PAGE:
Sunday, June 12, 2005

Strike days doubled in 2004

The Financial Times reported on June 9, 2005 that: 'Working days lost through strikes almost double'
Here's the story by Andrew Taylor (via Lexis-Nexis) - but note that the figures are skewed by a small number of public sector strikes that took up 90% of these recorded strike days.

"The number of working days lost through strikes almost doubled last year as public sector workers staged a series of stoppages over government plans to axe jobs and introduce controversial pay arrangements.

Total days lost rose from 499,100 in 2003 to 904,900 last year, according to figures published today by the Office for National Statistics.

This was still well below the levels prevailing in the 1970s when an average of 12.9m days were lost annually and in the 1980s when 7.2m days a year were lost. However, last year's figure was well above levels prevailing in the 1990s when an average of just 660,000 days a year were lost through strikes. The biggest single stoppage last year took place in November when 200,000 civil servants, including Jobcentre employees, tax officers and museum attendants, stopped work for 24 hours over plans to lose 70,000 jobs and relocate large numbers of staff, to achieve efficiency savings of Pounds 21.5bn.

The Public and Commercial Services Union, which organised that stoppage, yesterday threatened further strikes involving up to 5m public sector workers if the government went ahead with plans to raise retirement ages compulsorily. The PCS also organised a series of two-day stoppages last year involving 90,000 staff at the Department for Work and Pensions over a pay dispute. The union eventually won a three-year deal worth 15 per cent for the lowest-paid workers, it said.

According to the ONS, 19 stoppages by public administration workers accounted for 48 per cent of working days lost through industrial action last year. Another 42 per cent involved action by education staff. One of the biggest involved a series of one-day pay strikes by 45,000 members of the Association of University Teachers.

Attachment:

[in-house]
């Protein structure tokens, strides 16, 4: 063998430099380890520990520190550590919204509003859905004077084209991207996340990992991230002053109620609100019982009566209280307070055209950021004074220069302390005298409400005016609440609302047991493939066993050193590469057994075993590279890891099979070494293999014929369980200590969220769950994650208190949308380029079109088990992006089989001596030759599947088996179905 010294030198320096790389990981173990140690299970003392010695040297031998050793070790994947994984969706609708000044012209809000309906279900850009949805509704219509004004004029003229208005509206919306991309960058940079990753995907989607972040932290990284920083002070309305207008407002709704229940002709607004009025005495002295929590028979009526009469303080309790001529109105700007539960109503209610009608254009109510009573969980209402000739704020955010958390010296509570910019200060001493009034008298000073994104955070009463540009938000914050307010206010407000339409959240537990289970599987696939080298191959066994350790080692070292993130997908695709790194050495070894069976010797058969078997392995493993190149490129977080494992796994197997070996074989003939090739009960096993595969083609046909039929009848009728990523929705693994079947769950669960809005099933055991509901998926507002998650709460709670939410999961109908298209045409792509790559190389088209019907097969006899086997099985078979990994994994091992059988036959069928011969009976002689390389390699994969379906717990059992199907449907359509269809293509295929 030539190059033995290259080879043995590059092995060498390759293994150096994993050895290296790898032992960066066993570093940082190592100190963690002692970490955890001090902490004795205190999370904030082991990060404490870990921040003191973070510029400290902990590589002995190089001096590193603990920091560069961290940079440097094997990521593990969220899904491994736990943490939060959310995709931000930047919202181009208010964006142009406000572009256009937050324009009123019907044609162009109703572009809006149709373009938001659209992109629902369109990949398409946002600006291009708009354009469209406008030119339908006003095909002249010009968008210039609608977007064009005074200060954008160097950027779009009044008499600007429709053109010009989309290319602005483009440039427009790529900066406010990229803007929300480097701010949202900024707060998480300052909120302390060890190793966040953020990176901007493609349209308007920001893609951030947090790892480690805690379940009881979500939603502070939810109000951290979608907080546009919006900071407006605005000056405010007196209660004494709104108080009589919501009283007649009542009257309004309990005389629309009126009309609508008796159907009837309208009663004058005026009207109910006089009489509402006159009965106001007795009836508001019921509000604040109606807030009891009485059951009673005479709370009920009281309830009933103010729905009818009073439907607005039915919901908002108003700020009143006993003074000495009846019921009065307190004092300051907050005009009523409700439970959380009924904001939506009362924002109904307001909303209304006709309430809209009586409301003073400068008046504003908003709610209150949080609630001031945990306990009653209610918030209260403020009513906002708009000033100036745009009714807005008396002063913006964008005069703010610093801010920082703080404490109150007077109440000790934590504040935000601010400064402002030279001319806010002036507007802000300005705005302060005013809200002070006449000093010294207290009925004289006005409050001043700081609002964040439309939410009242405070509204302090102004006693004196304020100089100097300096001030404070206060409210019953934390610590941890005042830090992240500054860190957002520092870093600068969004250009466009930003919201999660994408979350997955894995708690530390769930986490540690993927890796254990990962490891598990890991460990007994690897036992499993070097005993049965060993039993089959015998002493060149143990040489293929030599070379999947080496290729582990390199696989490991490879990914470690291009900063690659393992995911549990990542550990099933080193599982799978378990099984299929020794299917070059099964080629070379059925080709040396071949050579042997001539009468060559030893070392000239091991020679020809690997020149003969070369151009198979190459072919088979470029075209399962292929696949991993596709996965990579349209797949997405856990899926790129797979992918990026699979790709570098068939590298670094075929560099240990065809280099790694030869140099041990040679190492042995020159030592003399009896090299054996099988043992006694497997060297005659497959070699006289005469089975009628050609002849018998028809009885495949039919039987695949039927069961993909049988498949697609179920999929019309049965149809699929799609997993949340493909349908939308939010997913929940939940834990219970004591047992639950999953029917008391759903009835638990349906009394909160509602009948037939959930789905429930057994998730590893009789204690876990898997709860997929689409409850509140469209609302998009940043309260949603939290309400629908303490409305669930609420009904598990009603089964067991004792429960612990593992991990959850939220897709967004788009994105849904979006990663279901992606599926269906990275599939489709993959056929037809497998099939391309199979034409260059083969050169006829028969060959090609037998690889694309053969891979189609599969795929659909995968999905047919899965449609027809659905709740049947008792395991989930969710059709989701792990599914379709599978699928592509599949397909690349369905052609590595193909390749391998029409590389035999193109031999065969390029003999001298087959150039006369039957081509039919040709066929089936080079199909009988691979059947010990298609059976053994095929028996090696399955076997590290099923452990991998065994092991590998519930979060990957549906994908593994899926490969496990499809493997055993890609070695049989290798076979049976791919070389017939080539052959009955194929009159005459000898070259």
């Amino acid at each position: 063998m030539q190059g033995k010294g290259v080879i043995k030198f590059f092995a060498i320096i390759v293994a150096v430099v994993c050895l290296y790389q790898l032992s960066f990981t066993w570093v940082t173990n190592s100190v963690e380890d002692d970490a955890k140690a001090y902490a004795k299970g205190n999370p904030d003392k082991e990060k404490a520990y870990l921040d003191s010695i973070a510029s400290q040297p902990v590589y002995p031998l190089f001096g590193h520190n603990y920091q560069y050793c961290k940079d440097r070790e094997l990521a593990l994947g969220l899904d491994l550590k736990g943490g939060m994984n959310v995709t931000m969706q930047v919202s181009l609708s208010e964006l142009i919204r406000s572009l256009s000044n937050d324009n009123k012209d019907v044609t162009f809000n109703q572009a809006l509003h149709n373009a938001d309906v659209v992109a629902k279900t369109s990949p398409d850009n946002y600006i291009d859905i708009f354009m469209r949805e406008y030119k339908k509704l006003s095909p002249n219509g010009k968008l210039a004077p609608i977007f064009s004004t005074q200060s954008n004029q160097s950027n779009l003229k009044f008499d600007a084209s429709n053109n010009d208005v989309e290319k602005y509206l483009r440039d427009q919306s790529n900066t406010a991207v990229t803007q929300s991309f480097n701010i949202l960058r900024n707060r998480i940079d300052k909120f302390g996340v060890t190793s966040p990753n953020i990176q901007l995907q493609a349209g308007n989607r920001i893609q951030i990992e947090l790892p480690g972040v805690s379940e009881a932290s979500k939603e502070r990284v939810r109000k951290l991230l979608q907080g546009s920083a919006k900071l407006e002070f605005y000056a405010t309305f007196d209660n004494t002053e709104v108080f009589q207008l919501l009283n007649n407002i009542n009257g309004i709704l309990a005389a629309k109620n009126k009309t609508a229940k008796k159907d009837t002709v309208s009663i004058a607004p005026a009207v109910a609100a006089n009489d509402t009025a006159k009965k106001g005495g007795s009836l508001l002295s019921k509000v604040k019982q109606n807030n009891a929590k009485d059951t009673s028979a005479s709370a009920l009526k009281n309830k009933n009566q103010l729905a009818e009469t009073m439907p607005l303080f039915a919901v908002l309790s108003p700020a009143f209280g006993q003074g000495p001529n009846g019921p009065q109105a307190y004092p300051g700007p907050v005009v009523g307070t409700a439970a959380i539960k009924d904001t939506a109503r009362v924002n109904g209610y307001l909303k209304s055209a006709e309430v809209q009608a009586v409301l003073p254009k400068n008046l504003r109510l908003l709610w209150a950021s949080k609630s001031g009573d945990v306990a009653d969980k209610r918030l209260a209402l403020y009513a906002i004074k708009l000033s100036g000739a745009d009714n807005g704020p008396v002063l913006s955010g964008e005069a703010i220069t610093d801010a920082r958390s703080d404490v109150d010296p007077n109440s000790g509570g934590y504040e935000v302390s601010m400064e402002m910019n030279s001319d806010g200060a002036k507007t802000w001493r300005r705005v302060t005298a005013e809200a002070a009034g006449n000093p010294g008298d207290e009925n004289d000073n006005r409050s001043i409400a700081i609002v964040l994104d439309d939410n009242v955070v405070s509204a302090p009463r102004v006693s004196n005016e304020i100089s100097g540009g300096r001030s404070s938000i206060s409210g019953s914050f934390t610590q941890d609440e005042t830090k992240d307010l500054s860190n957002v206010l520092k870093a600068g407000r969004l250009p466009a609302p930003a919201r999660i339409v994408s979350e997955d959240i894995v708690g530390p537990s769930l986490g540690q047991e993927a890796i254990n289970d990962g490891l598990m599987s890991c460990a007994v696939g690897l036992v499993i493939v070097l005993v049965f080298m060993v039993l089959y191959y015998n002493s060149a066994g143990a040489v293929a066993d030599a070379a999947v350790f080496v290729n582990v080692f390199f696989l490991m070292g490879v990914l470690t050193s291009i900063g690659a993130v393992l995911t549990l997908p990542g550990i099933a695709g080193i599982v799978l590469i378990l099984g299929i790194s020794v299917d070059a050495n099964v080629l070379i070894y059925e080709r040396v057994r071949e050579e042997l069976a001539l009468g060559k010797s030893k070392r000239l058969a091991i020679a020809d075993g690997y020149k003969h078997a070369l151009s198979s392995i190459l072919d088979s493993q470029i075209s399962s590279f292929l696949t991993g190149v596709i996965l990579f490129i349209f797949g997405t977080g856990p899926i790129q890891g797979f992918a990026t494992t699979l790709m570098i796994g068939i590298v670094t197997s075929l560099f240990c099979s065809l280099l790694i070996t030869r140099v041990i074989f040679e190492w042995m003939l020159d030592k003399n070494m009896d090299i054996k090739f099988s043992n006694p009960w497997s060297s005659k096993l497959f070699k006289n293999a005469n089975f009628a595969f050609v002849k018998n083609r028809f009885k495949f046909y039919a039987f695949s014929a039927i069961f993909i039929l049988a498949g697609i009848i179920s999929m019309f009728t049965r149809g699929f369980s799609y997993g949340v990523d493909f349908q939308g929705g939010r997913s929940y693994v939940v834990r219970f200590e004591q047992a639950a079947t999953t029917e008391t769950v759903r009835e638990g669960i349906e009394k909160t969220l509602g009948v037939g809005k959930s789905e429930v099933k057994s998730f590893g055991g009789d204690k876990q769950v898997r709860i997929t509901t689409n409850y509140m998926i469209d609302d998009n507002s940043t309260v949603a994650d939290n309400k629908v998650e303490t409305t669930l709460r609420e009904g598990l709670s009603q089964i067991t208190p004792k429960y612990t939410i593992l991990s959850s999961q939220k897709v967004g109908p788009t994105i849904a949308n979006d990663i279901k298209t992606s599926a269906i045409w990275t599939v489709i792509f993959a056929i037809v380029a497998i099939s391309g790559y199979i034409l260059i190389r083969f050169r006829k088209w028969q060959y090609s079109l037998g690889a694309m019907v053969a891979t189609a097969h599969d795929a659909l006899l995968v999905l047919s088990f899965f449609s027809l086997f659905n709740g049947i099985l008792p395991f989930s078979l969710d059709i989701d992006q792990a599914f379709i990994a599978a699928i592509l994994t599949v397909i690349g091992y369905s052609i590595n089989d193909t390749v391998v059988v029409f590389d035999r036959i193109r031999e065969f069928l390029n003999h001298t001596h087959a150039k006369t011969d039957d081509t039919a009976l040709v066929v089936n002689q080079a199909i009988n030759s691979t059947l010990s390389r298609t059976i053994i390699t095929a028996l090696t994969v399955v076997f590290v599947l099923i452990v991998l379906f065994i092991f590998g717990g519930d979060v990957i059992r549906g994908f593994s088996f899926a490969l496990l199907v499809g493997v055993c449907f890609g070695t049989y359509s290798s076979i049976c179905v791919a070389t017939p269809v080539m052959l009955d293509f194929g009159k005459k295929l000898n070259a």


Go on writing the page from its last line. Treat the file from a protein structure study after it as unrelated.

Manufacturing, by comparison, accounted for just 3 per cent of days lost, reflecting the decline in the sector.

Some 84 per cent of days lost were due to pay disputes; another 12 per cent involved action over redundancy plans.

According to the ONS, 47 per cent of stoppages - accounting for 16 per cent of days lost - lasted for one day, reflecting the trend in recent years of unions trying to minimise earnings losses during industrial action.

A total of 292,700 workers took part in stoppages compared with 150,600 in 2003. The number of workers taking industrial action was above average for the 1990s but still well below the average of 1m workers who annually took part in stoppages in the 1980s.

Days lost through strikes fell sharply during the past decade following legislation by the Conservative government that outlawed secondary industrial action and required compulsory ballots of union members. Privatisation of former state industries and the decline of their base in manufacturing has further weakened the traditional power of trade unions. Scotland and Northern Ireland were the regions with the highest number of working days lost compared with total employment."